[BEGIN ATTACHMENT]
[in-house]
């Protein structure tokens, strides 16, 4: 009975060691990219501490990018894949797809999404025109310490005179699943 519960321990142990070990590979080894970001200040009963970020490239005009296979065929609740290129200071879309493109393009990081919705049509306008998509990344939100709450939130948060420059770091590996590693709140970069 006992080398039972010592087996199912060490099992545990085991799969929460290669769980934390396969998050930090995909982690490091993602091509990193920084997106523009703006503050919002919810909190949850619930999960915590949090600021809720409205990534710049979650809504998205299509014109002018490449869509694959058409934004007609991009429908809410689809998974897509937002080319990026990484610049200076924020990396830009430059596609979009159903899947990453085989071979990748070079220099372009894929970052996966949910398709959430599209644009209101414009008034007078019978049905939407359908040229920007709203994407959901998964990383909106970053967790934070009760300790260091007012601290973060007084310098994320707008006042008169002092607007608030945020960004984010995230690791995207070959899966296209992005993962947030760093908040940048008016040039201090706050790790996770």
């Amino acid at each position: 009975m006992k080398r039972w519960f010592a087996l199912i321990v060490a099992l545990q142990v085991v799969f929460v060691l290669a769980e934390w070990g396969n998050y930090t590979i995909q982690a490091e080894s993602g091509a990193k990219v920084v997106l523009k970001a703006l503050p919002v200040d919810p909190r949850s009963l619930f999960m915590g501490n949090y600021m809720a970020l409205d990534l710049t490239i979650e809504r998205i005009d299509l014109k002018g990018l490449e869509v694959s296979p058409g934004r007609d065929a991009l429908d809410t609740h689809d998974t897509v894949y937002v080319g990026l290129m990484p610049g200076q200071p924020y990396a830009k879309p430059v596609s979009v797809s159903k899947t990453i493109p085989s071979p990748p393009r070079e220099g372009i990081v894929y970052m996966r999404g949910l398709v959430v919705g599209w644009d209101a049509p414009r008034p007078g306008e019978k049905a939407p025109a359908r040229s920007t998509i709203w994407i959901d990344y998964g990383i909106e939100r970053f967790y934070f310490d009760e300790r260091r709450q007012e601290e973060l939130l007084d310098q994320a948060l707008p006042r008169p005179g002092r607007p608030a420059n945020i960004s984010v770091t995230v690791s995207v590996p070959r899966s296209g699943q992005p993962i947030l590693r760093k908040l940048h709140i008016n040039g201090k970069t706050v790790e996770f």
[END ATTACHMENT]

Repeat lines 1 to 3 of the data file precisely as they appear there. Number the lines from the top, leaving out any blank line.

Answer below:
[in-house]
């Protein structure tokens, strides 16, 4: 009975060691990219501490990018894949797809999404025109310490005179699943 519960321990142990070990590979080894970001200040009963970020490239005009296979065929609740290129200071879309493109393009990081919705049509306008998509990344939100709450939130948060420059770091590996590693709140970069 006992080398039972010592087996199912060490099992545990085991799969929460290669769980934390396969998050930090995909982690490091993602091509990193920084997106523009703006503050919002919810909190949850619930999960915590949090600021809720409205990534710049979650809504998205299509014109002018490449869509694959058409934004007609991009429908809410689809998974897509937002080319990026990484610049200076924020990396830009430059596609979009159903899947990453085989071979990748070079220099372009894929970052996966949910398709959430599209644009209101414009008034007078019978049905939407359908040229920007709203994407959901998964990383909106970053967790934070009760300790260091007012601290973060007084310098994320707008006042008169002092607007608030945020960004984010995230690791995207070959899966296209992005993962947030760093908040940048008016040039201090706050790790996770």
């Amino acid at each position: 009975m006992k080398r039972w519960f010592a087996l199912i321990v060490a099992l545990q142990v085991v799969f929460v060691l290669a769980e934390w070990g396969n998050y930090t590979i995909q982690a490091e080894s993602g091509a990193k990219v920084v997106l523009k970001a703006l503050p919002v200040d919810p909190r949850s009963l619930f999960m915590g501490n949090y600021m809720a970020l409205d990534l710049t490239i979650e809504r998205i005009d299509l014109k002018g990018l490449e869509v694959s296979p058409g934004r007609d065929a991009l429908d809410t609740h689809d998974t897509v894949y937002v080319g990026l290129m990484p610049g200076q200071p924020y990396a830009k879309p430059v596609s979009v797809s159903k899947t990453i493109p085989s071979p990748p393009r070079e220099g372009i990081v894929y970052m996966r999404g949910l398709v959430v919705g599209w644009d209101a049509p414009r008034p007078g306008e019978k049905a939407p025109a359908r040229s920007t998509i709203w994407i959901d990344y998964g990383i909106e939100r970053f967790y934070f310490d009760e300790r260091r709450q007012e601290e973060l939130l007084d310098q994320a948060l707008p006042r008169p005179g002092r607007p608030a420059n945020i960004s984010v770091t995230v690791s995207v590996p070959r899966s296209g699943q992005p993962i947030l590693r760093k908040l940048h709140i008016n040039g201090k970069t706050v790790e996770f």